Teriyaki Sauce

Teriyaki Sauce

Time for Teriyaki, but I mean the real thing, not the over sweetened, thick and gummy dish we typically see in restaurants. It’s so easy to make your own and it seems you can buy small bottles of Sake.

The “teri” in Teriyaki means “glossy,” and that’s the secret of this — you coat an ingredient with a light, thin glaze to give it incredible sweet-savory flavor and a lovely, shiny sheen. Wonderful! The sugar and Mirin in the sauce, by the way, they are what create that lovely gloss.

Teriyaki is a delicious method for preparing chicken, fish or beef; fast and easy, too. The basic cooking method is to grill or broil, or cook in a pan, and it is superb on barbecue!

Sorry I don’t have a proper image.

Teriyaki Sauce
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When I make my own Teriyaki sauce I don't usually use the garlic and the ginger. I guess it depends on what I'm am going to use it with. I don't think that Japanese people really use the garlic or the ginger either.
Servings Prep Time
2.5 dl 20 minutes
Cook Time
15 minutes
Servings Prep Time
2.5 dl 20 minutes
Cook Time
15 minutes
Teriyaki Sauce
Votes: 0
Rating: 0
You:
Rate this recipe!
Print Recipe
Add to Shopping List
This recipe is in your Shopping List
When I make my own Teriyaki sauce I don't usually use the garlic and the ginger. I guess it depends on what I'm am going to use it with. I don't think that Japanese people really use the garlic or the ginger either.
Servings Prep Time
2.5 dl 20 minutes
Cook Time
15 minutes
Servings Prep Time
2.5 dl 20 minutes
Cook Time
15 minutes
Ingredients
Servings: dl
Units:
Instructions
  1. Combine all the ingredients in a saucepan and bring to a simmer over medium heat. Reduce the heat to low and simmer for about 15 minutes until the liquid reduces by 1/3 (make sure the surface is bubbling lightly). The sauce does gets foamy towards the end; just stir it for a moment. Once cool that will disappear.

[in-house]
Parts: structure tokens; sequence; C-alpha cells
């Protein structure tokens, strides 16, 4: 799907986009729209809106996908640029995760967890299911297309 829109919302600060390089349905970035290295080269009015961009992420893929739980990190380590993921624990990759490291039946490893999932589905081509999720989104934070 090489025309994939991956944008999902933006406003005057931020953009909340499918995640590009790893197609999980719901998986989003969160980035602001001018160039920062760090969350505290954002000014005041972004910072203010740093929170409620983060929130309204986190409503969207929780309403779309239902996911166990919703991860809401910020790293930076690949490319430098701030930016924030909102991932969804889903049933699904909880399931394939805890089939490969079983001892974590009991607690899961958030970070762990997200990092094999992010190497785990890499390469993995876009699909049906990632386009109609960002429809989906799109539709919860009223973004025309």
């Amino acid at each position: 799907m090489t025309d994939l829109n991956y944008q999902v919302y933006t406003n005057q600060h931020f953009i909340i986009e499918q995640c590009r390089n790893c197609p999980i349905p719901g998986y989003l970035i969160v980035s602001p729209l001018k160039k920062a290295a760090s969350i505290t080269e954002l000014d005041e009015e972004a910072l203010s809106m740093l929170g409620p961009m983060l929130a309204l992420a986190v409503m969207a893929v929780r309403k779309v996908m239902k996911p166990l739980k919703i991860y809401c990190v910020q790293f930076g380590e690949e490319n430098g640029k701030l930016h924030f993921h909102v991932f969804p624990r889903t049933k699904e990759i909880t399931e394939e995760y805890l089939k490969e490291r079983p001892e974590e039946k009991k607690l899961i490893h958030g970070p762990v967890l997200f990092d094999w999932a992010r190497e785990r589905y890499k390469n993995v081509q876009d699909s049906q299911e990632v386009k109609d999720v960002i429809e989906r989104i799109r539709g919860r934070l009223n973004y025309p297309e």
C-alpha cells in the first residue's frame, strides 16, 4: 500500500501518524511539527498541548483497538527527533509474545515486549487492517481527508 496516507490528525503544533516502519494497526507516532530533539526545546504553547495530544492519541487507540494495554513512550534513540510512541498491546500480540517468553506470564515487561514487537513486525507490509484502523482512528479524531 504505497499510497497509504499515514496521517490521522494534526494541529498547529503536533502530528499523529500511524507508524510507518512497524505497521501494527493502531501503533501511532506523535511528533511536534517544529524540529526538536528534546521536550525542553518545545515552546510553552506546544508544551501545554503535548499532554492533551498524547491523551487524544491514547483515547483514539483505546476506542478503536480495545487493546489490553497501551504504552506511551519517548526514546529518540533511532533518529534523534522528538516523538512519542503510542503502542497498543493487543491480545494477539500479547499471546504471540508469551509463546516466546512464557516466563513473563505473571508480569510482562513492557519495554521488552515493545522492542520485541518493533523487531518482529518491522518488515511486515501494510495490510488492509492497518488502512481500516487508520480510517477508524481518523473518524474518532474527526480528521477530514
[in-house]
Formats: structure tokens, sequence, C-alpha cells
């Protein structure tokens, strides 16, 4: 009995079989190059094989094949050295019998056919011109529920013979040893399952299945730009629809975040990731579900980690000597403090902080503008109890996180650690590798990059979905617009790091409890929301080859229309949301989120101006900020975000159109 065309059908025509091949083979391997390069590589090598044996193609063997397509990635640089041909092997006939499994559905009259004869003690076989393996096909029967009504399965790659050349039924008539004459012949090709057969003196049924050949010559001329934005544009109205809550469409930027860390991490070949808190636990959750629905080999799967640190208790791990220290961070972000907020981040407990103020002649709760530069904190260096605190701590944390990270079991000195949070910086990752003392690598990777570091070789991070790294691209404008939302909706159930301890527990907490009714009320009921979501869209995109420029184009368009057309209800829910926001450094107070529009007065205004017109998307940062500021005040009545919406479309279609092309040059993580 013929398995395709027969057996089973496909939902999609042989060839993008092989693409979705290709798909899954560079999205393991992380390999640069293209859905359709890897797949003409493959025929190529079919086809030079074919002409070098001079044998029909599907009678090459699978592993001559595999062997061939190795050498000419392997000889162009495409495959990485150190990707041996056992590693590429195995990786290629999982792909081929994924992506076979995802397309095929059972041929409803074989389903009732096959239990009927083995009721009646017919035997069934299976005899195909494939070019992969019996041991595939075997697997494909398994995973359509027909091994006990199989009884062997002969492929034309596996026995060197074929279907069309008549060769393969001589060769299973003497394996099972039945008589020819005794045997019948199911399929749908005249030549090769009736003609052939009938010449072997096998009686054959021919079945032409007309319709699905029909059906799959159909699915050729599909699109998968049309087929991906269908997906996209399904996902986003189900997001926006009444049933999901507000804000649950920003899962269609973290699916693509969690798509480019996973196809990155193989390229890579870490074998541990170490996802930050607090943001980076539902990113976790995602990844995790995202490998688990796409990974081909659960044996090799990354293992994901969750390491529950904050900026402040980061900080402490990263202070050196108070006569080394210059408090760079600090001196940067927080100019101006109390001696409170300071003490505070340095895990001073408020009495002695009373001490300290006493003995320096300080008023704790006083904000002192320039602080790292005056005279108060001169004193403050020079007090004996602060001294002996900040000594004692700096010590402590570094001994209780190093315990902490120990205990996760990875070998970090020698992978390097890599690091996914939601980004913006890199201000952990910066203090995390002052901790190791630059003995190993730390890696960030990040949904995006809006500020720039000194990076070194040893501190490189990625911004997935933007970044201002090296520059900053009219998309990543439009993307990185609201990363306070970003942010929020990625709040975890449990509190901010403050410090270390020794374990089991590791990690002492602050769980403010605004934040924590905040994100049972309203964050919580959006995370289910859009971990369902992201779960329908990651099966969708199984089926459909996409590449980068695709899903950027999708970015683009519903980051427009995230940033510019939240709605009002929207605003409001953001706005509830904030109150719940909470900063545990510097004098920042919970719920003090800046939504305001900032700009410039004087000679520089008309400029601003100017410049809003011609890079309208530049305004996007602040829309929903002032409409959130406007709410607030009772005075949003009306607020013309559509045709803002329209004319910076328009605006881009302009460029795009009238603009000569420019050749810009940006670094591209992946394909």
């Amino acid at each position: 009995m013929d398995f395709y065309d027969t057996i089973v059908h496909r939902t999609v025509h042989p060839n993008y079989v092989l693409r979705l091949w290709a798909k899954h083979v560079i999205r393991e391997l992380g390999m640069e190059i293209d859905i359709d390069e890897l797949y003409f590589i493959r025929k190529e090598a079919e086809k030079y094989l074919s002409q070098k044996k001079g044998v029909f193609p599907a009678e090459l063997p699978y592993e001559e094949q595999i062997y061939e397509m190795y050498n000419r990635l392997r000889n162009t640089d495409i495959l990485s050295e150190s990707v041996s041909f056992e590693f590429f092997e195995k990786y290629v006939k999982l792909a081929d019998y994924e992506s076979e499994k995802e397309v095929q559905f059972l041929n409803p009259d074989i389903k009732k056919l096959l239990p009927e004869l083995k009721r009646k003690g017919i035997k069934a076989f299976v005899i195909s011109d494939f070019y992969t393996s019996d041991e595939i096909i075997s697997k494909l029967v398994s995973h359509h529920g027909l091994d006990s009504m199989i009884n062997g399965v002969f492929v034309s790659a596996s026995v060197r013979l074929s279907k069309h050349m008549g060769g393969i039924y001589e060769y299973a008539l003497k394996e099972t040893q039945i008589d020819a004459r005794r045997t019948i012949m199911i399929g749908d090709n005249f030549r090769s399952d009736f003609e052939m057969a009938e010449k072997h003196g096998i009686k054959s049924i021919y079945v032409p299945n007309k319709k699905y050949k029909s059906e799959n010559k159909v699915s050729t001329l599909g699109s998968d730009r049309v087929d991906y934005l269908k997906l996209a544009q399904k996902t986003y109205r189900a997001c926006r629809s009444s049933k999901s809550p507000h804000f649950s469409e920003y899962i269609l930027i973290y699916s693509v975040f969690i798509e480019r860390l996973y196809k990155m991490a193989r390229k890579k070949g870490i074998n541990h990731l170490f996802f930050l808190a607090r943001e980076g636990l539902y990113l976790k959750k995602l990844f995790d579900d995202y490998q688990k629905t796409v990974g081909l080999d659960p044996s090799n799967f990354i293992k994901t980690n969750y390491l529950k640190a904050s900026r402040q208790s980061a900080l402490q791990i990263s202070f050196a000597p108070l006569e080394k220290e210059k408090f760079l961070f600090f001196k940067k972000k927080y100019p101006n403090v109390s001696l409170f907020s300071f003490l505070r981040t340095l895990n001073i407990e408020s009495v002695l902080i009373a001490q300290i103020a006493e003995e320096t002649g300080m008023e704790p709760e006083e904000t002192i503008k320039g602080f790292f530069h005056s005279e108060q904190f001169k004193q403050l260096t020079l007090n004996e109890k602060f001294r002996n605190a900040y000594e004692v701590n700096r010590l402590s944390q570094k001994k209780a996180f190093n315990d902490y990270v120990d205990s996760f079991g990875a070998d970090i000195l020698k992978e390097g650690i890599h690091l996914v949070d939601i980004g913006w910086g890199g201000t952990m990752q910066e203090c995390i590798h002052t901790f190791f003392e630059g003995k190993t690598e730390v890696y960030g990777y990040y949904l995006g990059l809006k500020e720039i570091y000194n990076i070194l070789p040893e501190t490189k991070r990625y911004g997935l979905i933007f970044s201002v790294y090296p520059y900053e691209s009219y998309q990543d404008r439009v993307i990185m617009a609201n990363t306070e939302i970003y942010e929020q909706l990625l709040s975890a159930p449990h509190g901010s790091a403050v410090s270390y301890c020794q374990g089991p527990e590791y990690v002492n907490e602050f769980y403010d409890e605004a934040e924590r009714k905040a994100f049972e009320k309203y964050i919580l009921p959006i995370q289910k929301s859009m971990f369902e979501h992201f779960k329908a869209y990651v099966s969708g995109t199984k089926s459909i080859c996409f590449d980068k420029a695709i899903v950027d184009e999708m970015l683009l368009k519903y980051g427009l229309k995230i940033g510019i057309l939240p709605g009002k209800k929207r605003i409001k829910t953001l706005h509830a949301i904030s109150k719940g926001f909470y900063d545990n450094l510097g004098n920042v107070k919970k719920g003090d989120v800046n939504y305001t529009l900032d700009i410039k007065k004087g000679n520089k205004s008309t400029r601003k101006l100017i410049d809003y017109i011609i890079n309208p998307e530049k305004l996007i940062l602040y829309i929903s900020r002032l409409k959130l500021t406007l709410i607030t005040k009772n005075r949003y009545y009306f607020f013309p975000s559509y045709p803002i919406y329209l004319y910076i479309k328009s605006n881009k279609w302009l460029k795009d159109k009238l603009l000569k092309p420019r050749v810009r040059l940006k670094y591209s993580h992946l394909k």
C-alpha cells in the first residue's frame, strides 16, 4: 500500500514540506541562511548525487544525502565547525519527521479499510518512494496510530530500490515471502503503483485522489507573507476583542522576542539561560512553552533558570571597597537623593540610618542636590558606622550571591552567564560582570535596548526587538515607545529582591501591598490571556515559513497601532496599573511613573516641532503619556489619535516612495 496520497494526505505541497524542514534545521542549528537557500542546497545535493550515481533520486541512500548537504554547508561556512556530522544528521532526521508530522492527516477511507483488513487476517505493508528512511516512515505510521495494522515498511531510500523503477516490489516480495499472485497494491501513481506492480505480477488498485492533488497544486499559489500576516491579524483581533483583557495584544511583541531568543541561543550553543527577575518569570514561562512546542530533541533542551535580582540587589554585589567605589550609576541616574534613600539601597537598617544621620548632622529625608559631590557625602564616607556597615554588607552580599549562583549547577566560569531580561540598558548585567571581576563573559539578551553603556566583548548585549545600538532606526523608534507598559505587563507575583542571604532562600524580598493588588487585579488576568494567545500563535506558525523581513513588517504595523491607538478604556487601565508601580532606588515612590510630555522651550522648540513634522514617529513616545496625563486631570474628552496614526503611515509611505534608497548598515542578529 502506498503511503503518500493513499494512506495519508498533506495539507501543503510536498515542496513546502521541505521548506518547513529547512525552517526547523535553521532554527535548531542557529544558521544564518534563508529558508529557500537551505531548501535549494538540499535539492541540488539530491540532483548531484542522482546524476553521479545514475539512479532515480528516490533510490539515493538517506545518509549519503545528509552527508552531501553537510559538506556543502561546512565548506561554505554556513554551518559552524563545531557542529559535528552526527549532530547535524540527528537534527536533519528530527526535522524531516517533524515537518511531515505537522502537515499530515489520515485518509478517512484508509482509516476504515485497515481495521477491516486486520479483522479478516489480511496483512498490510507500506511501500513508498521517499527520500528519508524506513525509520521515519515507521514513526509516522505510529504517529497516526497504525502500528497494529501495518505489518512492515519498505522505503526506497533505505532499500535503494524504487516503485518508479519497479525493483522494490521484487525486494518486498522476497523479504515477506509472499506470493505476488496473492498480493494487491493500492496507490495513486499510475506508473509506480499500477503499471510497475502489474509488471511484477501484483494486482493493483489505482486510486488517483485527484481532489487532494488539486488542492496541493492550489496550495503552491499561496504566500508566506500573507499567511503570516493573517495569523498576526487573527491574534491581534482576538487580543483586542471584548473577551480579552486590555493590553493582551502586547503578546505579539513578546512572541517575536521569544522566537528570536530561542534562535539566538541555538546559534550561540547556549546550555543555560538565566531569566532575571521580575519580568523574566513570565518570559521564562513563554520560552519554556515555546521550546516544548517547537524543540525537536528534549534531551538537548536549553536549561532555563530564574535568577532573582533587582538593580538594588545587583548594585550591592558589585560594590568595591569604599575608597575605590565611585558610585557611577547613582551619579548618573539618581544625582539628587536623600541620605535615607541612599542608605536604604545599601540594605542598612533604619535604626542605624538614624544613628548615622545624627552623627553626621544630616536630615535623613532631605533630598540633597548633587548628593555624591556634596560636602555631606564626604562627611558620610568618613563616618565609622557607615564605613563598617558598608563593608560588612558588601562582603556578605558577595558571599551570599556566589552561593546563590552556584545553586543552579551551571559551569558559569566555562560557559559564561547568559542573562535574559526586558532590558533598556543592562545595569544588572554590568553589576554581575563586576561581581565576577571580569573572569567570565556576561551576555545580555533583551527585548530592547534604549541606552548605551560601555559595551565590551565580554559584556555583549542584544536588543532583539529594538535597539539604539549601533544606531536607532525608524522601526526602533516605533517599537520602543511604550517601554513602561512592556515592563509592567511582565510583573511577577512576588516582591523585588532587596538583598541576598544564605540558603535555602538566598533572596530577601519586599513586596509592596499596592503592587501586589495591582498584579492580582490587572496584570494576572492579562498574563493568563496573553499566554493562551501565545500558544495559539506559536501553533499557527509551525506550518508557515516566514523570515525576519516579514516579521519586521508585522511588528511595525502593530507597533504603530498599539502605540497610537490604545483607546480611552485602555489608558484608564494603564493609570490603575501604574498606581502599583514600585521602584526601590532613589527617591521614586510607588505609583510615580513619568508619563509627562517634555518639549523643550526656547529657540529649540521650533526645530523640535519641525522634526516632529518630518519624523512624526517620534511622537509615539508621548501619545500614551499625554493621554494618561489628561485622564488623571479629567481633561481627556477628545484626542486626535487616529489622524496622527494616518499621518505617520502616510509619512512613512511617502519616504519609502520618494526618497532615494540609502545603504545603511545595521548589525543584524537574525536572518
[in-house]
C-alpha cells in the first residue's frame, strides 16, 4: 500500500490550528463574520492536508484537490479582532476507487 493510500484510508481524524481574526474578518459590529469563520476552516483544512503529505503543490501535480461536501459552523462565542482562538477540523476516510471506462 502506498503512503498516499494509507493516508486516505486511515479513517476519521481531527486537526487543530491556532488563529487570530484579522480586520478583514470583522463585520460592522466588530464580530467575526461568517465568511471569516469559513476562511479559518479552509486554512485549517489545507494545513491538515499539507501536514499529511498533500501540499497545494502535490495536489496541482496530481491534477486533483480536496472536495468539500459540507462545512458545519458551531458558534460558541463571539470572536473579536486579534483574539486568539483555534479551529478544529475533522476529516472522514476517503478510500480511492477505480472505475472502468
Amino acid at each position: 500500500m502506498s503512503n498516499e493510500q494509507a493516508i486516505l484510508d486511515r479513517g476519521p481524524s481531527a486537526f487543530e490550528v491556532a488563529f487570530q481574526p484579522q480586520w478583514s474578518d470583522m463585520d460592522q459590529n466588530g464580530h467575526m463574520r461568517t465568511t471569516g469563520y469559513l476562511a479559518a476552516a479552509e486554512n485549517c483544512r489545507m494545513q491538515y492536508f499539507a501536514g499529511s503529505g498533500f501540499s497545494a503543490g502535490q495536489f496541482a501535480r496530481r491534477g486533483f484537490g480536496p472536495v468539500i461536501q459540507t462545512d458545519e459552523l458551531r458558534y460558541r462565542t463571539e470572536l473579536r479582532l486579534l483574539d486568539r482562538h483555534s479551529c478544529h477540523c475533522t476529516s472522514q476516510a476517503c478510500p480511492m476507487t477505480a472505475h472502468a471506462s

2. Once the teriyaki sauce is ready, remove and discard the garlic and/or ginger, if you're using, so it doesn't overpower. Allow the sauce to come to room temperature, and use. Store leftover sauce in a tightly sealed container in the fridge for up to one week.
Recipe Notes

When I make my own Teriyaki sauce I don't usually use the garlic and the ginger. I guess it depends on what I'm am going to use it with. I don't think that Japanese people really use the garlic or the ginger.

There are a bunch of methods to prepare this glaze. The way I like to do it is combine soy sauce, Mirin, sake, sugar, (occasionally garlic and ginger) in a small saucepan and simmer down until 1/3 the liquid evaporates. The result is a fragrant, intensely flavored, syrupy liquid, with an undercurrent of garlic and ginger. You can also prepare this sauce without the garlic or ginger, or just use either/or.

You can of course use a thinner if you find its not thick enough for you. A tiny bit of cornstarch or arrowroot will work fine. Mine seems thick enough for me without. But I know some people want it thicker.

How to ruin your Teriyaki Sauce? Boiling down too hot and too fast. Be gentle, it will pay off.

How ti make your Teriyaki Sauce better. Make it the day before if you can.

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A Quick Note

I wanted to take a minute to say that I do try and weigh as many of the ingredients as I can. I think it helps make recipe results more consistent. Of course professional bakers even measure liquids by weight. I don't mind pulling out my little digital scale when I need to.

Canapes


I don't have a many canapes here. The ones I share are super quick, very tasty and most of all tasty. Your guests will appreciate the effort.

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